Five Female Motorcyclists You May Not Have Heard Of
Written by Sabrina Bucknole
From Barry Sheene, to Mike Hailwood and Michael Dunlop, every motorcycle (and even non-motorcycle) fan knows these legends and greats. But what about Marjorie Cottle, or the Guinness World Record holder, Maria Costello?
While the men of the motorbiking world get a lot of recognition, the same often cannot be said for the women. But let's give credit where credit is due: here are five of the best female motorcyclists of all time.
In 1995 Maria Costello achieved her first win during her debut season racing at England's Mallory Park circuit. Since then, she has won phenomenal awards and races, as well as setting a Guinness World Record for being the fastest woman to lap the Isle of Man TT, in 2004. Maria lapped the Snaefell mountain course at an average speed of 114.73 mph. She held the record until the equally bad-ass Jenny Tinmouth broke the record in 2009, and then again in 2010 – the latter attempt with an average speed of 119.45mph.
Maria’s success saw her become the first woman ever to claim a podium on the Isle of Man TT, as well as being the only female motorcycle racer ever to be awarded an MBE, which she received from Prince Charles at Buckingham Palace in 2009.
Another record-holder, Patsy Quick was the first British woman to compete in the Dakar Rally – renowned for being one of the hardest races in the world. Patsy managed to conquer this demanding rally in 2006. And if that’s not impressive enough, during her 20 years of riding, she has been European Women’s Champion, British Women’s Enduro Champion, and competed in many international rallies, including four Dakar races.
Ana Carrasco Gabarrón
An up-and-coming Spanish motorcycle racer, Ana began riding motorcycles at the age of three. Starting so young, it should come as no surprise that she’s already smashing records and making history at the young age of 20. Recently Ana secured victory at the Prosecco DOC Portuguese Round, held 17 September 2017, making her the first female to have won a World Championship motorbike race (solo class).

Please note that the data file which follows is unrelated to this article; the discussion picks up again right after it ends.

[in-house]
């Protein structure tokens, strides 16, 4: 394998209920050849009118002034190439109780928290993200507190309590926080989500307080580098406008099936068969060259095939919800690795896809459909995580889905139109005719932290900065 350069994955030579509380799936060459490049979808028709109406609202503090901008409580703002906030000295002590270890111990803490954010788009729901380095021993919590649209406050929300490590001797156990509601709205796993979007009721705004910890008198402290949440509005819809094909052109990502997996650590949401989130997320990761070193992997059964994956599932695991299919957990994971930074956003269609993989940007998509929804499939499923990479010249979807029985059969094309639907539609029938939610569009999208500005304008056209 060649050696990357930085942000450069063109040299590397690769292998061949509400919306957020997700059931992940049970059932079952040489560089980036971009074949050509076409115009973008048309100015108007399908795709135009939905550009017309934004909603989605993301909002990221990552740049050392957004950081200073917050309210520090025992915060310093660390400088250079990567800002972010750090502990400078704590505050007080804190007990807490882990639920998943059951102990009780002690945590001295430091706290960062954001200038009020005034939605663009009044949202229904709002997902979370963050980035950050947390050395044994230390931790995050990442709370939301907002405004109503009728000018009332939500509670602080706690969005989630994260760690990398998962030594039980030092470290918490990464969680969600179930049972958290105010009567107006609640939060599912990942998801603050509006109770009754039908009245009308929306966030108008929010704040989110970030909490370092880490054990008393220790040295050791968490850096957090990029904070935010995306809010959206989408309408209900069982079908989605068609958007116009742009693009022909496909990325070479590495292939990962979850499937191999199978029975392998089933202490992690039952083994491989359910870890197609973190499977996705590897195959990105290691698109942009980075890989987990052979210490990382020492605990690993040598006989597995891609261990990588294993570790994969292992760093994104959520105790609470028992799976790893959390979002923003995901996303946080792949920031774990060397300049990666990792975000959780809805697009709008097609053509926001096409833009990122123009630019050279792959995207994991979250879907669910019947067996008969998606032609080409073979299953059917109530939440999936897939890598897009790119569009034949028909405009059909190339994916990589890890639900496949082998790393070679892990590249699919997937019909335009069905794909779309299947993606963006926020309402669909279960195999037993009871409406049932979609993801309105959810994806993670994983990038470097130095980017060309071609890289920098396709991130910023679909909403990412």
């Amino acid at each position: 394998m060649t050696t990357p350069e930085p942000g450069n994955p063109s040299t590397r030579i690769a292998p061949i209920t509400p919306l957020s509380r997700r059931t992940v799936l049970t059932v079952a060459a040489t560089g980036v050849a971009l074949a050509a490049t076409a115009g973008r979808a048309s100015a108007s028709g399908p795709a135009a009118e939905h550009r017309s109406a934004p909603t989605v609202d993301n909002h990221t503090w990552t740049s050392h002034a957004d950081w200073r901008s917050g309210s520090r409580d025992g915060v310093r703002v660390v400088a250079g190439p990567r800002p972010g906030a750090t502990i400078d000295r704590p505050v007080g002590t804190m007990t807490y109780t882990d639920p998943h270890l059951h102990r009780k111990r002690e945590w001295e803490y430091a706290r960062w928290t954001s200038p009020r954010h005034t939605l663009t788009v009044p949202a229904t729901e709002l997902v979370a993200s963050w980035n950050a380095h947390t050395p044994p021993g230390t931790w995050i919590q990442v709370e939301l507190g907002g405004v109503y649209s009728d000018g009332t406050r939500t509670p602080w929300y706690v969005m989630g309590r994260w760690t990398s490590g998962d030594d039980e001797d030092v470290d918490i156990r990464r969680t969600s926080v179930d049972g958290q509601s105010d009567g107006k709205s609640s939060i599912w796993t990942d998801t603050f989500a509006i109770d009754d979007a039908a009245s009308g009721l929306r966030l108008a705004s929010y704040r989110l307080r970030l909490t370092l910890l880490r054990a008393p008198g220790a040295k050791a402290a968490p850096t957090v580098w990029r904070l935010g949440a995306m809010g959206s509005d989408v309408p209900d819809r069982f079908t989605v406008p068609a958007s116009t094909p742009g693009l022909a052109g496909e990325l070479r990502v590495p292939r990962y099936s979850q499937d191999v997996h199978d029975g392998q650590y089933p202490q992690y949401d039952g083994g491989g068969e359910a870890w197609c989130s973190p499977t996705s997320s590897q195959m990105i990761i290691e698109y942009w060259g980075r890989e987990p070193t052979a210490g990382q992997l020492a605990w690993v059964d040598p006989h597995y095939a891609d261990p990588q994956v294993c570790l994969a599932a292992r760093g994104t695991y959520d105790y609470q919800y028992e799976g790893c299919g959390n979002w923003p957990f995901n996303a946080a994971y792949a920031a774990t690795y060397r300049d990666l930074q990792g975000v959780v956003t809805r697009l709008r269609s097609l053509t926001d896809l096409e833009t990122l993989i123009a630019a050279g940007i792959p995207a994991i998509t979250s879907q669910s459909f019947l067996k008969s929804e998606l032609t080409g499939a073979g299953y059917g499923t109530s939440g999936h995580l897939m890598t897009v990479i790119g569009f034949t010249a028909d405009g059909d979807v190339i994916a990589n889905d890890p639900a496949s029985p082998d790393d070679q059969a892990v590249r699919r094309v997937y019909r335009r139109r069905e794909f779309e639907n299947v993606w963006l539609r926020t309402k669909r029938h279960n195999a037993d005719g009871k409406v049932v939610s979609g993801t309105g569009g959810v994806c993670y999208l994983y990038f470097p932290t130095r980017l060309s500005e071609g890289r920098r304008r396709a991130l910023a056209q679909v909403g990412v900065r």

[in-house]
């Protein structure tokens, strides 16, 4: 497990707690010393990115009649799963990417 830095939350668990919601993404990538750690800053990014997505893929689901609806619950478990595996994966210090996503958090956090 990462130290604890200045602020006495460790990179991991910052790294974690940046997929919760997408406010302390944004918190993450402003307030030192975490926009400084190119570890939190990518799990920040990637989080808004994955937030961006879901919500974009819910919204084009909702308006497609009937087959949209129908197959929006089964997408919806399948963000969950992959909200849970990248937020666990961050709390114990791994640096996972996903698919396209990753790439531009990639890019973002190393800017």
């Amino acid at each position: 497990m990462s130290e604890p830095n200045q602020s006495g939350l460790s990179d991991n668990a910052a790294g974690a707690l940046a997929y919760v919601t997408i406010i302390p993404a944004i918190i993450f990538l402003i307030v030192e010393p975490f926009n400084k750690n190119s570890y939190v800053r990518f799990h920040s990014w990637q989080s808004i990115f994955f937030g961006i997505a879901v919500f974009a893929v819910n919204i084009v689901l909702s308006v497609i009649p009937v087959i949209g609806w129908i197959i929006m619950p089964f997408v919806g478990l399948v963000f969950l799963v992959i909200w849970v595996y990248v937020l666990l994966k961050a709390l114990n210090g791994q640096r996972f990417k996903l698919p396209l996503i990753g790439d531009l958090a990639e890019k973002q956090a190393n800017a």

Beyond this, she has also achieved a number of other racing accolades, including being the first female rider to score points in the Moto3 World Championship at the 2013 Malaysian Grand Prix, as well as being the first female rider to score points in any class since 2001. Needless to say, the racing world is pretty excited to see what Ana will do as she continues to mature/
Another young firecracker, and one that is famous for being the No. 1 female endurance rider in the United Kingdom, 23-year-old Jane Daniels secured second place in the Women’s Enduro World Cup in 2013, and also managed to beat Laia Sanz, a 13-times Women's Trial World Champion and 10-times Women's Trial European Champion, during the final race in France.
However, after a promising start to her career, things were waylaid abruptly when Jane suffered a serious injury to her back, fracturing two vertebrae, during an Enduro-Cross event in November 2014.
"Basically I went over one of the obstacles not quite fast enough, sumped-out on top of it and the momentum of my body sent me over the bars so I landed straight on my head and squashed my vertebra and wedge-fractured two of them, T5 and T6 – the ones between the shoulder blades," Daniels explained to Rust magazine.
After a long recovery she has returned to competing in enduro races, as well as experimenting with different forms of racing, such as trials.
One name you definitely should know is that of Marjorie Cottle. Marjorie competed in the International Six Days Trial of 1927, an off-road motorcycling event originally held in the Lake District, winning the International Silver Vase. Marjorie, alongside her team of fearsome female racers – including Edyth Foley and Louise MacLean – competed against 100 competitors in the event. Even before 1927 she was one of Britain’s best known female motorcyclists.
Largely that fame had come as the result of a 3,000-mile endurance ride she undertook in 1924, travelling the whole of Britain's coastline on a 2.75hp Raleigh motorcycle (keep in mind that British roads left a lot to be desired at the time, to the extent the national speed limit was set at just 20 mph).
With inspirational riders like Marjorie Cottle paving the way for record smashers like Maria Costello, Ana Carrasco Gabarrón, and Jane Daniels, the future is truly bright for the competing female motorcyclist community.
Thanks to the strong and successful female figures of the motorcycling world, the industry is becoming a more accessible place for women. In fact, the number of US female motorcycle owners has doubled from 2003 to 2014 and there are more female riders than ever, according to the Motorcycle Industry Council. Thanks to the growing popularity of female-only biker clubs and the increase in women owning, buying and insuring motorbikes, it’s clear that the female motorcycling community as a whole is expanding and thriving.